Thinking Strategically: The Competitive Edge in Business,... and over one million other books are available for Amazon Kindle. Learn more
Qty:1
  • List Price: $18.95
  • Save: $5.06 (27%)
FREE Shipping on orders over $35.
In Stock.
Ships from and sold by Amazon.com.
Gift-wrap available.
FREE Shipping on orders over $35.
Used: Good | Details
Sold by CWJBOOKS
Condition: Used: Good
Comment: softcover book in good shape , light wear to cover and book edges
Have one to sell? Sell on Amazon
Flip to back Flip to front
Listen Playing... Paused   You're listening to a sample of the Audible audio edition.
Learn more
See all 2 images

Thinking Strategically: The Competitive Edge in Business, Politics, and Everyday Life (Norton Paperback) Paperback – April 17, 1993


See all 7 formats and editions Hide other formats and editions
Amazon Price New from Used from
Kindle
"Please retry"
Paperback
"Please retry"
$13.89
$6.94 $1.68
Best%20Books%20of%202014

Frequently Bought Together

Thinking Strategically: The Competitive Edge in Business, Politics, and Everyday Life (Norton Paperback) + Introduction to Industrial Organization + The Art of Strategy: A Game Theorist's Guide to Success in Business and Life
Price for all three: $75.03

Buy the selected items together
NO_CONTENT_IN_FEATURE

Hero Quick Promo
12 Days of Kindle Book Deals
Load your library with Amazon's editors' picks, $2.99 or less each today only. Learn more

Product Details

  • Series: Norton Paperback
  • Paperback: 416 pages
  • Publisher: W. W. Norton & Company; Reissue edition (April 17, 1993)
  • Language: English
  • ISBN-10: 0393310353
  • ISBN-13: 978-0393310351
  • Product Dimensions: 0.6 x 0.1 x 0.8 inches
  • Shipping Weight: 14.9 ounces (View shipping rates and policies)
  • Average Customer Review: 4.2 out of 5 stars  See all reviews (89 customer reviews)
  • Amazon Best Sellers Rank: #24,710 in Books (See Top 100 in Books)

Editorial Reviews

From Publishers Weekly

Most books on game theory either focus on specialized applications (cardplaying, business, nuclear war) or bore with mathematics and jargon. Free of formulas and argot, this refreshing exception distills the principles, concepts, tools and techniques--brinkmanship, bargaining, unconditional moves, vicious circles, etc.--with an astonishing diversity of illustrative examples drawn from political campaigns, baseball, neighborhood dynamics of segregation, the military draft, speed limits, childrearing and so forth. In helping strategists anticipate rivals' responses and win the game, economics professors Dixit and Nalebuff (who teach game theory at Princeton and Yale, respectively) provide managers, negotiators, athletes, parents and other game-players with a formidable weapon. Drawings. BOMC, Fortune Book Club and QPB selections.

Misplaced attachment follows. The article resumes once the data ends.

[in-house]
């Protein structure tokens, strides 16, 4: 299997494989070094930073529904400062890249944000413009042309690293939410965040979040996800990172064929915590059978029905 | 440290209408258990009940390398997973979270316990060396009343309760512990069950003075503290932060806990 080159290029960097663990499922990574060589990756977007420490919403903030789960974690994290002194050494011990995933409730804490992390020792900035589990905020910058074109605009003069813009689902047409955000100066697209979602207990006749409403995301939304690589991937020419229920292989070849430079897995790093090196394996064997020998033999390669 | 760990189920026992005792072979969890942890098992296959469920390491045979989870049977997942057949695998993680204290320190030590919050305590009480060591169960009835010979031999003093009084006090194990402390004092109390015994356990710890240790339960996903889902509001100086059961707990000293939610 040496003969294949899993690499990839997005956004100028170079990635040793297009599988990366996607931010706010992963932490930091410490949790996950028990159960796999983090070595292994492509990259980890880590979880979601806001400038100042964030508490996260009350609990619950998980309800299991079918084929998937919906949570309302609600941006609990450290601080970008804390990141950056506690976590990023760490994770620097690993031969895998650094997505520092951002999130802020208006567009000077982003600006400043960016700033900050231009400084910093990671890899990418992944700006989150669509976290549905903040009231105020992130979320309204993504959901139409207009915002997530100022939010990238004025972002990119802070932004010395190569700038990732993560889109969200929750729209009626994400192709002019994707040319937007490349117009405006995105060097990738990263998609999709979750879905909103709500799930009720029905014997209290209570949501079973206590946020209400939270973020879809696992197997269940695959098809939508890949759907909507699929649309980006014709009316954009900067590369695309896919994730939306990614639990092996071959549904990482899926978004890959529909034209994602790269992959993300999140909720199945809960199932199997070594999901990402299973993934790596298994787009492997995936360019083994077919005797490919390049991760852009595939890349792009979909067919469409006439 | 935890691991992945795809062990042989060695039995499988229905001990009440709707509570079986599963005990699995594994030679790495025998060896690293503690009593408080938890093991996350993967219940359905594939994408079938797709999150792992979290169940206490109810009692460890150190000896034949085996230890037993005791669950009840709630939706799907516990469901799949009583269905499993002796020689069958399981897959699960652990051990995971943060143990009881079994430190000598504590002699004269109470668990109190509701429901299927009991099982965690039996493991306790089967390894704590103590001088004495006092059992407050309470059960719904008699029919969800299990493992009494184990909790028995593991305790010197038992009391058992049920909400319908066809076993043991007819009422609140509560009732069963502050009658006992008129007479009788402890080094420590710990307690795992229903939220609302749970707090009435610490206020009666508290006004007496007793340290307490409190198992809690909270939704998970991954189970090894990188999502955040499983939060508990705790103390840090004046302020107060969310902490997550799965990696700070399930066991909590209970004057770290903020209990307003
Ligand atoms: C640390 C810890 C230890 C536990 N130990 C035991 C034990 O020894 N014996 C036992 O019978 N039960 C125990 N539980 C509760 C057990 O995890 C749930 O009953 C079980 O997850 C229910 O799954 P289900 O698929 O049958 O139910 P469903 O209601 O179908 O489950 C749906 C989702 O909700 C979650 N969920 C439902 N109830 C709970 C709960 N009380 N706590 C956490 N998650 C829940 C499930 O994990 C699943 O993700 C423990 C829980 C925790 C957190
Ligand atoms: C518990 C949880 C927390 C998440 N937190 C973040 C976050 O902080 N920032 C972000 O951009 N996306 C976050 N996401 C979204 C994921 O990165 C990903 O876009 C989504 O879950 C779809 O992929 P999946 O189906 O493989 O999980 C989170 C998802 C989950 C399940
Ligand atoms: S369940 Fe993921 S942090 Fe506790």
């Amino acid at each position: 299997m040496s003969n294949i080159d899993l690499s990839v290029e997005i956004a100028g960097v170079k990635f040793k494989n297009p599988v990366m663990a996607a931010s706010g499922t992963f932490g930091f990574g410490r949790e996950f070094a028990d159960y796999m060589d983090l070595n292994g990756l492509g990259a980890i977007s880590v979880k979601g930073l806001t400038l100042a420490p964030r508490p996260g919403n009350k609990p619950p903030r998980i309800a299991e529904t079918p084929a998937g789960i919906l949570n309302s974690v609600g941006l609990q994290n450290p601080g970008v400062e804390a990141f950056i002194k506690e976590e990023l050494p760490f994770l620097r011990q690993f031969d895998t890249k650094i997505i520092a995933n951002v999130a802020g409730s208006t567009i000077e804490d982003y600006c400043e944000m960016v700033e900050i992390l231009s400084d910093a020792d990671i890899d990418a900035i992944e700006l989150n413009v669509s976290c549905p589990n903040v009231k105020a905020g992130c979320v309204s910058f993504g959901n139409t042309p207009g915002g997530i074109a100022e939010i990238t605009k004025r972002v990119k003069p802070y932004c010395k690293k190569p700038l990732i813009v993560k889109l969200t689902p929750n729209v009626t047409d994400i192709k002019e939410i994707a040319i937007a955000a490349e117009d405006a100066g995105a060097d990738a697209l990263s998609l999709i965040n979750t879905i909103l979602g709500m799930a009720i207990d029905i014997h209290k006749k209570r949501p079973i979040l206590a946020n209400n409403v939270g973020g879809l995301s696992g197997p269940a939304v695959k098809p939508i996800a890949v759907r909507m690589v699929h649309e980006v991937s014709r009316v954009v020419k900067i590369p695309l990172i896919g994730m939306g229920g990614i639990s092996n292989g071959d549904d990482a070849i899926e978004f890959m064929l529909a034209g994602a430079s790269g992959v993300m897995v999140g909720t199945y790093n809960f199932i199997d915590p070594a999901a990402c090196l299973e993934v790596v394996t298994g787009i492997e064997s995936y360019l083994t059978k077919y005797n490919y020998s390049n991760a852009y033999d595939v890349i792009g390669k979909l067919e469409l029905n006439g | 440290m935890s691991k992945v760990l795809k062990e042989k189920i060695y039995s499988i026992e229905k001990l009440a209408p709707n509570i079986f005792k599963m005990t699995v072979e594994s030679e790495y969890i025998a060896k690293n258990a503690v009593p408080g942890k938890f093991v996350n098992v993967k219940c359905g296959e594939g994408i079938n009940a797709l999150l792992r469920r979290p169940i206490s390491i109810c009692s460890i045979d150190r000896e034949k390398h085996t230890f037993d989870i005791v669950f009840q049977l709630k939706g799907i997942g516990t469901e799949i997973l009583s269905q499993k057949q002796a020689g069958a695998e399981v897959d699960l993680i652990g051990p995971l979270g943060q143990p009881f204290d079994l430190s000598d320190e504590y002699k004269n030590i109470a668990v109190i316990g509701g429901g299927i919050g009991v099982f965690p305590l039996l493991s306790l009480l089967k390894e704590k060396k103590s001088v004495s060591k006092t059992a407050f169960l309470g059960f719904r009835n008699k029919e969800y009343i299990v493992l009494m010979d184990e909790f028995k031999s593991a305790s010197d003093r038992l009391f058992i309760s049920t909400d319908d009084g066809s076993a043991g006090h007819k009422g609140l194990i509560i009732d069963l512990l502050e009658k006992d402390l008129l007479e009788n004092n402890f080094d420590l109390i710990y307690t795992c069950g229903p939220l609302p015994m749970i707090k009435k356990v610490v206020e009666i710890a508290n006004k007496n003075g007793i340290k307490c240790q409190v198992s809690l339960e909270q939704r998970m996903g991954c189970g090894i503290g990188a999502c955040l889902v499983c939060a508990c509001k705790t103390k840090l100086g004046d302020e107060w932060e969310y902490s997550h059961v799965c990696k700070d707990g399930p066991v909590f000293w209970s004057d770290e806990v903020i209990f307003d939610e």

Copyright 1990 Reed Business Information, Inc. --This text refers to an out of print or unavailable edition of this title.

Review

“A gem of a book. It makes some important insights on the frontiers of economics and game theory easily accessible, tremendously enjoyable, and practically useful.” (Buron G. Malkiel, author of A Random Walk Down Wall Street)

“Dixit and Nalebuff set out sure-fire rules for thinking about strategy.” (David Henderson - Fortune)

“Machiavelli is brought up-to-date in this book by Dixit and Nalebuff. They make strategic tools humorous, human, and effective.” (Elizabeth Bailey, former dean, Graduate School of Industrial Administration, Carnegie Mellon University)

“I confess that I have never thought of monetary policy or government as a game, but Professors Dixit and Nalebuff succeed brilliantly in clarifying questions we all face in decision-making, elevated or mundane.” (Paul A. Volcker)

More About the Authors

Discover books, learn about writers, read author blogs, and more.

Customer Reviews

It was interesting and easy to read.
Jane Doe
So, I would recommend this book as an essential tool for anyone who is old enough to understand it.
Pre-Paid Premium Shipping
The authors explain what Game Theory is and HOW it can be applied to REAL life challenges.
Franco Arda

Most Helpful Customer Reviews

94 of 102 people found the following review helpful By Buce on December 29, 2003
Format: Paperback
Larry, Mo and Curly have undertaken a three-way duel. There will be two rounds. In the first round, each player gets one shot - first Larry, then Mo, then Curly. At the end of the first round, each survivor gets a second shot, in the same order. Larry is a poor shot, with a 30 percent success rate. Mo is better: he hits 50 percent. Curly never misses.
What should Larry do? The answer is that he should shoot into the air. By wasting his shot, he maximizes his chances of survival. Such is the analysis of the authors of this remarkable introduction to game theory.
One virtue of this book is its geniality: For Dixit and Nalebuff, game theory is full of anecdote and surprise, and they give you the sense that they like nothing better than to share their enthusiasm with others. (Geniality footnote: I probbly shouldn't noise this around, but one day I ran into a problem with an equation in a (different) Dixit book. I sent him an email; I got a response in an hour). A tradeoff for geniality is that they pay a price in structure: to get a coherent framework - even for some of their own best stories - you may have to go elsewhere (Professor Rappaport's textbook may be a good second choice). But it is hard to find any book that does better at conveying a sense of the excitement and challenge of game theory as a discipline).